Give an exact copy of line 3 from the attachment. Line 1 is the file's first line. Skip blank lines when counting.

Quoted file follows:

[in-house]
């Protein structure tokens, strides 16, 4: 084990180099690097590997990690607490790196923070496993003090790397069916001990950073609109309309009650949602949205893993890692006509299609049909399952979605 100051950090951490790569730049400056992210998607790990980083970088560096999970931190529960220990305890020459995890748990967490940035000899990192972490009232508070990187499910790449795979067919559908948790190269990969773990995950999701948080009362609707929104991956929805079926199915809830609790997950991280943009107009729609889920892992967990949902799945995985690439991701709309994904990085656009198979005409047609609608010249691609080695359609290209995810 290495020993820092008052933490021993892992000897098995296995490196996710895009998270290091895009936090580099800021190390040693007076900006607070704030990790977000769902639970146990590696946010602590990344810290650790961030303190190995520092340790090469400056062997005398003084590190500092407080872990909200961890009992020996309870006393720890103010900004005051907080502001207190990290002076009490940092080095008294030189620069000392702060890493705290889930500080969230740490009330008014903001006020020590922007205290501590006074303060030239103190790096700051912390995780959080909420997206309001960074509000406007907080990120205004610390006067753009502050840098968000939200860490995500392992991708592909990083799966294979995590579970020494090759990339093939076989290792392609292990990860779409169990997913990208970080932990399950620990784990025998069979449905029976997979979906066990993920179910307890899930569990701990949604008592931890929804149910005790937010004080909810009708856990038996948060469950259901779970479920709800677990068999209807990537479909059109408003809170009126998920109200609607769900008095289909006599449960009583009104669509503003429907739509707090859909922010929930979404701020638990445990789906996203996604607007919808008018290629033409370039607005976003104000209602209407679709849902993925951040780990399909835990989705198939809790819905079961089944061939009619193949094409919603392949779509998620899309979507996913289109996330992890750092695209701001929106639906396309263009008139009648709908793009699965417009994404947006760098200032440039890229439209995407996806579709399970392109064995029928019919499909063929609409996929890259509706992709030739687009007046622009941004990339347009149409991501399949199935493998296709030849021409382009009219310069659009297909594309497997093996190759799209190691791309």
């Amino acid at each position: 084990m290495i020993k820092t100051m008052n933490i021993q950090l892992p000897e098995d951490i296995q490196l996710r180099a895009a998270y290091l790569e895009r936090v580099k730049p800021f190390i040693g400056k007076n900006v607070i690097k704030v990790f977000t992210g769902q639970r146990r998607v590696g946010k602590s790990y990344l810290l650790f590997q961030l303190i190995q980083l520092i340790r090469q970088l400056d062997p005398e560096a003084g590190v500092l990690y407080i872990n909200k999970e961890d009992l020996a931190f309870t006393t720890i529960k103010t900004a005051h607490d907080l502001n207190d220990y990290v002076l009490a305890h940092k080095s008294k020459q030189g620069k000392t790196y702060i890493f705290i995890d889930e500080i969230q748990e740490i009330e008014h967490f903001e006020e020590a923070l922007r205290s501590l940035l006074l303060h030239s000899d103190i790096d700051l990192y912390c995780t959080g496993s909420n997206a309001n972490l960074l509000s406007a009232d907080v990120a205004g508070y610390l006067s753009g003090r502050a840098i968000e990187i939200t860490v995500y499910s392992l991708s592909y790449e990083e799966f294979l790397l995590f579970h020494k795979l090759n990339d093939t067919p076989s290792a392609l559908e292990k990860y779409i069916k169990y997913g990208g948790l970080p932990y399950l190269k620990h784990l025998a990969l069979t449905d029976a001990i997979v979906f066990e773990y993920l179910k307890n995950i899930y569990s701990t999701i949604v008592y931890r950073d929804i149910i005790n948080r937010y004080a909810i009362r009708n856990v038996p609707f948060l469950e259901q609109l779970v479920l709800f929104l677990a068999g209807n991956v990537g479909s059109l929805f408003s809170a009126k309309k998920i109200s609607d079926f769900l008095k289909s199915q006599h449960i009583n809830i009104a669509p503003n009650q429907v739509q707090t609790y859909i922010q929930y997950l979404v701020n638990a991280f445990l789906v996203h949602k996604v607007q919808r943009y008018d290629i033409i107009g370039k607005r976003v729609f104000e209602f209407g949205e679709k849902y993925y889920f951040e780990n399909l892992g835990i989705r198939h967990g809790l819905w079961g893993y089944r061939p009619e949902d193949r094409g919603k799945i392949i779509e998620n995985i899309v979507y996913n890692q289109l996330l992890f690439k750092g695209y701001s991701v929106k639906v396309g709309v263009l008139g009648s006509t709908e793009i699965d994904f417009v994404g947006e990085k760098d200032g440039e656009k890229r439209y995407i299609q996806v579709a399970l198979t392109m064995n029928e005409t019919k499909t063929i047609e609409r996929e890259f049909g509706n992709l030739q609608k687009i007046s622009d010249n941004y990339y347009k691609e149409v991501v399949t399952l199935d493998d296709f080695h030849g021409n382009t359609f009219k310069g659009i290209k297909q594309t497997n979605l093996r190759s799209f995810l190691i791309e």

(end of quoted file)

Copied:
């Amino acid at each position: 084990m290495i020993k820092t100051m008052n933490i021993q950090l892992p000897e098995d951490i296995q490196l996710r180099a895009a998270y290091l790569e895009r936090v580099k730049p800021f190390i040693g400056k007076n900006v607070i690097k704030v990790f977000t992210g769902q639970r146990r998607v590696g946010k602590s790990y990344l810290l650790f590997q961030l303190i190995q980083l520092i340790r090469q970088l400056d062997p005398e560096a003084g590190v500092l990690y407080i872990n909200k999970e961890d009992l020996a931190f309870t006393t720890i529960k103010t900004a005051h607490d907080l502001n207190d220990y990290v002076l009490a305890h940092k080095s008294k020459q030189g620069k000392t790196y702060i890493f705290i995890d889930e500080i969230q748990e740490i009330e008014h967490f903001e006020e020590a923070l922007r205290s501590l940035l006074l303060h030239s000899d103190i790096d700051l990192y912390c995780t959080g496993s909420n997206a309001n972490l960074l509000s406007a009232d907080v990120a205004g508070y610390l006067s753009g003090r502050a840098i968000e990187i939200t860490v995500y499910s392992l991708s592909y790449e990083e799966f294979l790397l995590f579970h020494k795979l090759n990339d093939t067919p076989s290792a392609l559908e292990k990860y779409i069916k169990y997913g990208g948790l970080p932990y399950l190269k620990h784990l025998a990969l069979t449905d029976a001990i997979v979906f066990e773990y993920l179910k307890n995950i899930y569990s701990t999701i949604v008592y931890r950073d929804i149910i005790n948080r937010y004080a909810i009362r009708n856990v038996p609707f948060l469950e259901q609109l779970v479920l709800f929104l677990a068999g209807n991956v990537g479909s059109l929805f408003s809170a009126k309309k998920i109200s609607d079926f769900l008095k289909s199915q006599h449960i009583n809830i009104a669509p503003n009650q429907v739509q707090t609790y859909i922010q929930y997950l979404v701020n638990a991280f445990l789906v996203h949602k996604v607007q919808r943009y008018d290629i033409i107009g370039k607005r976003v729609f104000e209602f209407g949205e679709k849902y993925y889920f951040e780990n399909l892992g835990i989705r198939h967990g809790l819905w079961g893993y089944r061939p009619e949902d193949r094409g919603k799945i392949i779509e998620n995985i899309v979507y996913n890692q289109l996330l992890f690439k750092g695209y701001s991701v929106k639906v396309g709309v263009l008139g009648s006509t709908e793009i699965d994904f417009v994404g947006e990085k760098d200032g440039e656009k890229r439209y995407i299609q996806v579709a399970l198979t392109m064995n029928e005409t019919k499909t063929i047609e609409r996929e890259f049909g509706n992709l030739q609608k687009i007046s622009d010249n941004y990339y347009k691609e149409v991501v399949t399952l199935d493998d296709f080695h030849g021409n382009t359609f009219k310069g659009i290209k297909q594309t497997n979605l093996r190759s799209f995810l190691i791309e």